There is a clear need for a more coordinated approach to supporting seafarers where resources are pooled into a single body that can leverage legal expertise and lobbying power to advocate for the rights of seafarers, according to the newly released Inmarsat-sponsored Thetius drafted report ‘A Fair Future for Seafarers?’.
The sponsored report, produced by maritime technology innovation company Thetius, highlights the suicide of a young seafarer, just 23 years old, to demonstrate how the COVID-19 pandemic has impacted the mental health of many seafarers and put pressure on welfare organisations trying to support them.
“Unfortunately, the COVID-19 pandemic proved that the MLC is not enforceable,” states the report. In the absence of welfare leadership from governments, seafarers have no choice but to rely on charities and NGOs. “2020 showed the collective ineffectiveness of the entire shipping industry, including charities, corporates, unions and even international bodies such as the IMO to act as a voice for the needs of seafarers during a crisis.”
Then there are perennial issues such as fatigue, bullying, abuse, criminalisation, abandonment and piracy which, like pandemics, are likely to continue in the future. The report states that, as a profession, seafaring should not have to rely on the work of charities to function effectively. Rather, these welfare organisations should aim to make themselves redundant by ensuring that seafarers no longer require their services except in exceptional circumstances.
“By representing the entire sector’s views on the international stage, coordinating lobbying for long term funding, and enabling better advocacy activity, a single body that is made up of representatives of the whole welfare sector will be far more effective at creating change than any one welfare charity could be.”
HRAS has considered this proposed view and notably, has previously promoted a similar idea as early as September 2015.
At that time, there was another ongoing maritime crisis occurring. After being arrested in India in 2013, six UK security guards onboard the MV Seaman Guard Ohio were due to stand trial. After protracted legal engagement, an Indian appeals court finally acquitted the 35 crewmembers and security guards in November 2017. Many organisations, notable among them The Mission to Seafarers, provided welfare support alongside then UK Foreign and Commonwealth Office (FCO) background interventions, but even with the weight of national and international opinion supporting them, including European Parliament intervention, the men suffered years of unnecessary incarceration and inhumane treatment in Chennai prison.
The situation was exceptional, but even back then speakers at The Big Welfare Debate – London International Shipping Week 2015, considered how seafarers can be overworked, fatigued, socially isolated and abused and questioned the reality of the implementation of the MLC on welfare provision for seafarers.
At that time, HRAS CEO David Hammond called for unity of effort. “A coordinated approach is urgently needed across the maritime welfare community, as isolated responses and duplication of effort assists nobody. A fragmented approach ultimately affects those very persons who the welfare service providers aim to assist by diluting their individual efforts. Strength is in depth and as such any opportunity for unity should be embraced without exception.”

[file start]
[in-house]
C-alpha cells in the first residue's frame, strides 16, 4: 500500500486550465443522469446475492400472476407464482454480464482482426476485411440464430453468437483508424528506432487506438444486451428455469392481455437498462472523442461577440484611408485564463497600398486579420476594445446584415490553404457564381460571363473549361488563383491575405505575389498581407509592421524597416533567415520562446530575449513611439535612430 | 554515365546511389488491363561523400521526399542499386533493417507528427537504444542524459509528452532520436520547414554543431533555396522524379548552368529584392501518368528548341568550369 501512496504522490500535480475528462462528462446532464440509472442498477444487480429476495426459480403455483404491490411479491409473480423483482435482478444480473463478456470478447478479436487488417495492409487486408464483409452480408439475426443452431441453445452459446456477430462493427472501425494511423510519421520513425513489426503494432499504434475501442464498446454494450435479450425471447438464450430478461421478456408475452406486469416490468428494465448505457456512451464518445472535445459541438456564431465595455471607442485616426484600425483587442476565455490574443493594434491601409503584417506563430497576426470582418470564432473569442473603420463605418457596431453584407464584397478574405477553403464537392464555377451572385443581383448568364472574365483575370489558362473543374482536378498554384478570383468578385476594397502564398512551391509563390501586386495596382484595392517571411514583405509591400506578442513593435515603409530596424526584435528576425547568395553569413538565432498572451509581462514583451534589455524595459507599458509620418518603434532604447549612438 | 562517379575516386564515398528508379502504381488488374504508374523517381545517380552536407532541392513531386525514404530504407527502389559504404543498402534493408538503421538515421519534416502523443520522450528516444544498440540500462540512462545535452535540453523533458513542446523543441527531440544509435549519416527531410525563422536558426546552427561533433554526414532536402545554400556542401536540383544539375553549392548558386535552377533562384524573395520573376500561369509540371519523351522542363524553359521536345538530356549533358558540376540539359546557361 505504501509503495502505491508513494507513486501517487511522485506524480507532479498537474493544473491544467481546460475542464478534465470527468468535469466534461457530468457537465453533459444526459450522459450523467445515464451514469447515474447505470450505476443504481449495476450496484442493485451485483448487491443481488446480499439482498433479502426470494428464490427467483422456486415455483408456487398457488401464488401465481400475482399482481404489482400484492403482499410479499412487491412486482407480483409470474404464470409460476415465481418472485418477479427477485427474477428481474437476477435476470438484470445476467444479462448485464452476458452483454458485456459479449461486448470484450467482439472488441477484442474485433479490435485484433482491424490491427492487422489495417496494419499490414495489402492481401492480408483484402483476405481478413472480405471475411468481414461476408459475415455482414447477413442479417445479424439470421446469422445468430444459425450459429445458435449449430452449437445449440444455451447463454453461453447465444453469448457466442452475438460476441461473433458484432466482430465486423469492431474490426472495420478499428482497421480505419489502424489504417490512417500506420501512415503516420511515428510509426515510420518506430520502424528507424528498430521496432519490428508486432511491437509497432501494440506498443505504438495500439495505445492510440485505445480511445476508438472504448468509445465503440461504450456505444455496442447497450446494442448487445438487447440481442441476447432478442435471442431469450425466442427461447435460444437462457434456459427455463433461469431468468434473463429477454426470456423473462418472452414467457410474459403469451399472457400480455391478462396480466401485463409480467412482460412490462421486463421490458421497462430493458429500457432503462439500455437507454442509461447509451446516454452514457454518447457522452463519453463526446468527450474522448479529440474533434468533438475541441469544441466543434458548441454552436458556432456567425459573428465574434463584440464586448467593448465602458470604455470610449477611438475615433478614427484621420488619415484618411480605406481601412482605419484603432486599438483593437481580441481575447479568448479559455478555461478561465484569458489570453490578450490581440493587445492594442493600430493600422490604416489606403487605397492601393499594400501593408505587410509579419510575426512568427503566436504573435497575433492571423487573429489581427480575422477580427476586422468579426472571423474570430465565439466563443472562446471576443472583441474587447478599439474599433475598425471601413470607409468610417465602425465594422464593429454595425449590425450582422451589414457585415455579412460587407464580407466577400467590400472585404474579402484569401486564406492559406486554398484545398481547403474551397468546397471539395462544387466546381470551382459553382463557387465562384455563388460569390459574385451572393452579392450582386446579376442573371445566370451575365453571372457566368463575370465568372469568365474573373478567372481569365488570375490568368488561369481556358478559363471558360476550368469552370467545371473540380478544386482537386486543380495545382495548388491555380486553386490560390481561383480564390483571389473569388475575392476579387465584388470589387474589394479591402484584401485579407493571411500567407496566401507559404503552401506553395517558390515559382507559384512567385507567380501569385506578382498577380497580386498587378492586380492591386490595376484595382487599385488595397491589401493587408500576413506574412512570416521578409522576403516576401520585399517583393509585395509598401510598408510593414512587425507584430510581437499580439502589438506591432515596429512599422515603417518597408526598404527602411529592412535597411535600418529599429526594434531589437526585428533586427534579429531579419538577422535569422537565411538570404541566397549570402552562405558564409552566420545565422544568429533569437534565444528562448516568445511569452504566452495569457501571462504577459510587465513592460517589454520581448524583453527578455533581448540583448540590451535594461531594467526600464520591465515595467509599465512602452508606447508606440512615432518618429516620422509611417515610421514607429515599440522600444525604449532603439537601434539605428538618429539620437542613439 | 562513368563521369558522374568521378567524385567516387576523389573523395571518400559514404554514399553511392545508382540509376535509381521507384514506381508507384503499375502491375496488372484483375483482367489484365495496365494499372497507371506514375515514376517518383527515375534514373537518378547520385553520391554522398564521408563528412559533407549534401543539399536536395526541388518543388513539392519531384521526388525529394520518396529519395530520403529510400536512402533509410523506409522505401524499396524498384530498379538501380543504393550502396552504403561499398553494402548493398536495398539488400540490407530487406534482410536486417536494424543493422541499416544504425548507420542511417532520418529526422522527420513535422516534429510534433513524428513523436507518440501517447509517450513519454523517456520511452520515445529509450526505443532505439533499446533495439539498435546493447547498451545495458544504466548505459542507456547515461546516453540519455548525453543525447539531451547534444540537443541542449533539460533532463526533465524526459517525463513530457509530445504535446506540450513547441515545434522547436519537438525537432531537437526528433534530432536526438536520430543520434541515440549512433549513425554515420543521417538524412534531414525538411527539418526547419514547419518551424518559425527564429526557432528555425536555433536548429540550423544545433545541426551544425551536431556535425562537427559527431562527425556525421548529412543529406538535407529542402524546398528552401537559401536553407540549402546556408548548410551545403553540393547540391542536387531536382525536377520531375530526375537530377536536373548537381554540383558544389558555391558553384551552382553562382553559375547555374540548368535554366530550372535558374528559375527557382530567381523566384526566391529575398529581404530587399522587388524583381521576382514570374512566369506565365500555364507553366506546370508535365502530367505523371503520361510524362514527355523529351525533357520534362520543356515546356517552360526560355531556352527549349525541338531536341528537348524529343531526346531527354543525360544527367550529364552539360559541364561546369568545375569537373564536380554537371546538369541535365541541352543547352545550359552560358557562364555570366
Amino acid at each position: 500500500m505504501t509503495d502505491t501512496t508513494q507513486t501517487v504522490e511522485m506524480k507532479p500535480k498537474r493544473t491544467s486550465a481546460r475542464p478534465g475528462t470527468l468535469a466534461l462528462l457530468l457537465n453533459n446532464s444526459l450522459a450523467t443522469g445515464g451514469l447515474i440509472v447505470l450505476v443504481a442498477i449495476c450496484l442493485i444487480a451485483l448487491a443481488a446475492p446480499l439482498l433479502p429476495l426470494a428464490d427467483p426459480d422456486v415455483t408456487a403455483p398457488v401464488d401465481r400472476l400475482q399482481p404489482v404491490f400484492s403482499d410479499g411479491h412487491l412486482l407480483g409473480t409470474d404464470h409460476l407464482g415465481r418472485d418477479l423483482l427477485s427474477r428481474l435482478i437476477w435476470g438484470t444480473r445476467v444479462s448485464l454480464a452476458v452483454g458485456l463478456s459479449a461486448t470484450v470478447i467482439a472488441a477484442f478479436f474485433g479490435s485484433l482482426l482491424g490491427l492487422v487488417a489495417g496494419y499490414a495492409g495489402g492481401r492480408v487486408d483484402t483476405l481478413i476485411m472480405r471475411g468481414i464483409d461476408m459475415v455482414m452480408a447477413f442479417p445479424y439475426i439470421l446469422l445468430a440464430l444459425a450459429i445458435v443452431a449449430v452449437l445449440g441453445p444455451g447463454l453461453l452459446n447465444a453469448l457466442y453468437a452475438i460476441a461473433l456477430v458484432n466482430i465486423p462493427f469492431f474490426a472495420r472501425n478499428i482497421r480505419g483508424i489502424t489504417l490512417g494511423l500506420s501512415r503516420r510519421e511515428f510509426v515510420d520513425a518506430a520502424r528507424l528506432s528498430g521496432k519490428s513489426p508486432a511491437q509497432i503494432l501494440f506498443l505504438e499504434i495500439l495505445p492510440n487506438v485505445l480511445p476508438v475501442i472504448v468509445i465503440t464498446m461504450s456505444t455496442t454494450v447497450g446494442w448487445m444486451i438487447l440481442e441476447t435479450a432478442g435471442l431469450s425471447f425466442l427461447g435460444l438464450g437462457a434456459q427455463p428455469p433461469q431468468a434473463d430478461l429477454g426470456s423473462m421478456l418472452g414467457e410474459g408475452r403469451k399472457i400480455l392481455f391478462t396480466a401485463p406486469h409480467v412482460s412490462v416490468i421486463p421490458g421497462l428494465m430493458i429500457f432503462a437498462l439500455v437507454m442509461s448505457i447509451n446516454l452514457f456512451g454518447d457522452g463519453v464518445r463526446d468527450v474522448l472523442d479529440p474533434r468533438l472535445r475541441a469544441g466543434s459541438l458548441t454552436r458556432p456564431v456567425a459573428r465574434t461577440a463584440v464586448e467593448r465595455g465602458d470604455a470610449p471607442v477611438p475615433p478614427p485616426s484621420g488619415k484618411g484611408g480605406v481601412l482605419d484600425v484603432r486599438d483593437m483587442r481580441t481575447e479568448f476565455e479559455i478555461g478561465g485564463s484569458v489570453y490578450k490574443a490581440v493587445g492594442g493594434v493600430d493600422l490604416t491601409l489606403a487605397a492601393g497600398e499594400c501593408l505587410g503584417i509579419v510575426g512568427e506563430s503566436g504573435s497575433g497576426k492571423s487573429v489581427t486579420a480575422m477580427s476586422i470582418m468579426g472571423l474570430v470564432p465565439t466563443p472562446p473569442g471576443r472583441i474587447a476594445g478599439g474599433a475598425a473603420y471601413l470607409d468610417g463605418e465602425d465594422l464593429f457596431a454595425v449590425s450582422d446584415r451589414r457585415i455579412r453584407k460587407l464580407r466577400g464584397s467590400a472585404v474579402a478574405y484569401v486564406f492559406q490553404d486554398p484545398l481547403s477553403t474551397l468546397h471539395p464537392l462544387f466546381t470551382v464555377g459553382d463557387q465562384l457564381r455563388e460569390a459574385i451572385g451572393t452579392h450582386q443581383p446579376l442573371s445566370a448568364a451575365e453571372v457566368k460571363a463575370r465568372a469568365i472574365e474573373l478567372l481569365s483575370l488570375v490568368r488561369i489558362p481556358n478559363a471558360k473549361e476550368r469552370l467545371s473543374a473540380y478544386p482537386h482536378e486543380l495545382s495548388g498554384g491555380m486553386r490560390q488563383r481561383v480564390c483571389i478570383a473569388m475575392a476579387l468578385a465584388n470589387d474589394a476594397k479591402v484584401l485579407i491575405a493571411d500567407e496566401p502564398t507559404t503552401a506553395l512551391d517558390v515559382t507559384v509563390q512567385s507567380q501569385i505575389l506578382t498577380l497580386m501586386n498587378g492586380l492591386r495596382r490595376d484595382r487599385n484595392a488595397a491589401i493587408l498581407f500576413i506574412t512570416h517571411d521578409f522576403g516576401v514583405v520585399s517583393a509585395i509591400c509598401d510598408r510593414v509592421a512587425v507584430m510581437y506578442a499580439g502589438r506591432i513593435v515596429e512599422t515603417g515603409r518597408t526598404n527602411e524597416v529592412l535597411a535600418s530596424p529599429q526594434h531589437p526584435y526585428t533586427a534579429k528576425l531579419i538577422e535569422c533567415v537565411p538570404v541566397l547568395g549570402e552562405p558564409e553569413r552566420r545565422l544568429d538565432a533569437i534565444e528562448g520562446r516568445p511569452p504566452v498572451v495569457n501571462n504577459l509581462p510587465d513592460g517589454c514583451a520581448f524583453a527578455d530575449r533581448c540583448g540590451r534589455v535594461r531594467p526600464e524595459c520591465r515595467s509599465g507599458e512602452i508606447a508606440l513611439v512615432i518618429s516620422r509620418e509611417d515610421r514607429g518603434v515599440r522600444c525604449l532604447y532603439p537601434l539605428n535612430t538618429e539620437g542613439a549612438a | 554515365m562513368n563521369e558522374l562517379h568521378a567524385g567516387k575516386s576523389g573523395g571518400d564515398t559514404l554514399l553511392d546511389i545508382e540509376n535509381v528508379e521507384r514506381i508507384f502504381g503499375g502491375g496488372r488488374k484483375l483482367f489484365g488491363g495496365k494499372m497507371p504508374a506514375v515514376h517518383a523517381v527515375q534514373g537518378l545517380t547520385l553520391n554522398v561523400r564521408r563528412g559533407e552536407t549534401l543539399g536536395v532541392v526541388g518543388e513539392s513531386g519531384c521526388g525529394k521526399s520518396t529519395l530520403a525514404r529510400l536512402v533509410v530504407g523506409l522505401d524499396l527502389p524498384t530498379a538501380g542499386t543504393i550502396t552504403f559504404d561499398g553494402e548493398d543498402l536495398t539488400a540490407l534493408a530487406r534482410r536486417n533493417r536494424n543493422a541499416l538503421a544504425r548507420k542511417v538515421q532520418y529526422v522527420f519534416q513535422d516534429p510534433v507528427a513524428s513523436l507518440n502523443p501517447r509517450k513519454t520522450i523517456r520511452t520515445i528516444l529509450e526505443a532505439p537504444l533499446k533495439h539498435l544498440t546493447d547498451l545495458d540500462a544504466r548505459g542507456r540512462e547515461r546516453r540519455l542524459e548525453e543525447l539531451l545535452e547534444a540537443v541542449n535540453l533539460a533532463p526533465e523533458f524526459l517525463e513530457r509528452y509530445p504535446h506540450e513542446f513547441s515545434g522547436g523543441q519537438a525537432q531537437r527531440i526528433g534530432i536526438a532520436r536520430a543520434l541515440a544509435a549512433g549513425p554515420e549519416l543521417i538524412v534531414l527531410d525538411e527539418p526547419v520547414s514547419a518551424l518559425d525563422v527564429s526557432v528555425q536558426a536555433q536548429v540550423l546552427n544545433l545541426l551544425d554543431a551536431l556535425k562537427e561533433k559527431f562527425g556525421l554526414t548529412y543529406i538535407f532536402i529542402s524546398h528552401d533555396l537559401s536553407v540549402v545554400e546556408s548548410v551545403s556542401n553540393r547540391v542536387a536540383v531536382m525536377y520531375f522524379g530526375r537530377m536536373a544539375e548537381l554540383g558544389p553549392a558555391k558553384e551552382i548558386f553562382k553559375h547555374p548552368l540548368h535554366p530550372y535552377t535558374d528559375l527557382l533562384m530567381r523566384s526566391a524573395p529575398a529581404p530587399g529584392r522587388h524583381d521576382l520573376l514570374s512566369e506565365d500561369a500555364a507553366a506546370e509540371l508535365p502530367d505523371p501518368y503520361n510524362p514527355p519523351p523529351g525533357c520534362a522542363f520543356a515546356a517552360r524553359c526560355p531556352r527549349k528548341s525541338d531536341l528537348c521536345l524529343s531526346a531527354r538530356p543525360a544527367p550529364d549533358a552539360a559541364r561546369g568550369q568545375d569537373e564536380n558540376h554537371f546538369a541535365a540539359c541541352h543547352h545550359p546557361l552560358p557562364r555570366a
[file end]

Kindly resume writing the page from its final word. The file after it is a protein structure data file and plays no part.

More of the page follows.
The Thetius report further promotes the key role that telecommunications will play in supporting seafarers as the industry moves towards smaller crews, less shore leave and greater automation of tasks at sea.
Seafarer and Family Protections
It calls on welfare organisations to consider how they will use digital tools to support seafarers remotely at sea and at the same time calls on them to be more proactive in their support of families ashore. As well as the growth of digitally delivered services, this may require the development of physical support centres in major seafarer population centres such as The Philippines, China and Ukraine. A pivot towards families and communities could enable a more proactive and preventative approach to evolving welfare issues for seafarers themselves.
HRAS also supports the continued need for greater recognition of the importance of families and communities and has worked towards that goal with the release of family impact statements in cases where seafarers have gone missing or been murdered.
The first, published in February 2016, was voluntarily provided by the sister of the 23-year-old Greek Sub-lieutenant, Anastasios Nakis, who went missing at sea in April 2015 on board of bulk carrier MV Ingrid C. Among more recent efforts, HRAS published a case study and family impact report on the missing Third Officer Cristito M. Acosta who disappeared without trace from onboard the MV Jiaolong Spirit though the final outcome, following investigation by the employer, was never publicly released.
As for the on-going funding of the welfare transition it calls for, the Thetius report acknowledges that it might be difficult even though MLC member states should be responsible.
More positively though, the report highlights how successful co-ordinated lobbying led to the New Zealand government amending its Maritime Transport Act 1994 to fund seafarer centres through the Minister of Transport, the Honourable Michael Wood. The move followed an international report issued by HRAS in April 2020: New Zealand: Under-Funding of Seafarers’ Welfare Services and Poor MLC Compliance which was drafted in direct support of the New Zealand Seafarers’ Welfare Board’s efforts to affect this change.
As the Thetius report highlights, “No other modern profession relies so heavily on a network of charitable organisations just to function.”
This reflects the assessed 1.6-1.7 million seafarers globally; equating the population size of the Scottish city of Glasgow.
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